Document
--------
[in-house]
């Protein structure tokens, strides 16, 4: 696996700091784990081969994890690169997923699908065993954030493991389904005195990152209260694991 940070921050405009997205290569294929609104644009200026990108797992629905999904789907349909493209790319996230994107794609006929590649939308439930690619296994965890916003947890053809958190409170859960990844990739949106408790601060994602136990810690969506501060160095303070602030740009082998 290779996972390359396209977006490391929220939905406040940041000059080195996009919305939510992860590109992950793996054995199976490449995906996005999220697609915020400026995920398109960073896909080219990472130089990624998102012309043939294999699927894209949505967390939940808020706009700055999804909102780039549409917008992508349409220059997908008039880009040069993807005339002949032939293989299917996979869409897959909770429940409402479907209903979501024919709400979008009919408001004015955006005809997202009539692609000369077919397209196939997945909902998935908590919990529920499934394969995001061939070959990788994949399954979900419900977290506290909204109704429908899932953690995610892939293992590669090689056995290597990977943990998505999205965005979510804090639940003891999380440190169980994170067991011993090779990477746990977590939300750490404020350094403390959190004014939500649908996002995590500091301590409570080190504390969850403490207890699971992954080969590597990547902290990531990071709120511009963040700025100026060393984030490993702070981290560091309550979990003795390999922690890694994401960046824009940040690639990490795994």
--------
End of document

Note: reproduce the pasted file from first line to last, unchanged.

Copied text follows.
[in-house]
């Protein structure tokens, strides 16, 4: 696996700091784990081969994890690169997923699908065993954030493991389904005195990152209260694991 940070921050405009997205290569294929609104644009200026990108797992629905999904789907349909493209790319996230994107794609006929590649939308439930690619296994965890916003947890053809958190409170859960990844990739949106408790601060994602136990810690969506501060160095303070602030740009082998 290779996972390359396209977006490391929220939905406040940041000059080195996009919305939510992860590109992950793996054995199976490449995906996005999220697609915020400026995920398109960073896909080219990472130089990624998102012309043939294999699927894209949505967390939940808020706009700055999804909102780039549409917008992508349409220059997908008039880009040069993807005339002949032939293989299917996979869409897959909770429940409402479907209903979501024919709400979008009919408001004015955006005809997202009539692609000369077919397209196939997945909902998935908590919990529920499934394969995001061939070959990788994949399954979900419900977290506290909204109704429908899932953690995610892939293992590669090689056995290597990977943990998505999205965005979510804090639940003891999380440190169980994170067991011993090779990477746990977590939300750490404020350094403390959190004014939500649908996002995590500091301590409570080190504390969850403490207890699971992954080969590597990547902290990531990071709120511009963040700025100026060393984030490993702070981290560091309550979990003795390999922690890694994401960046824009940040690639990490795994």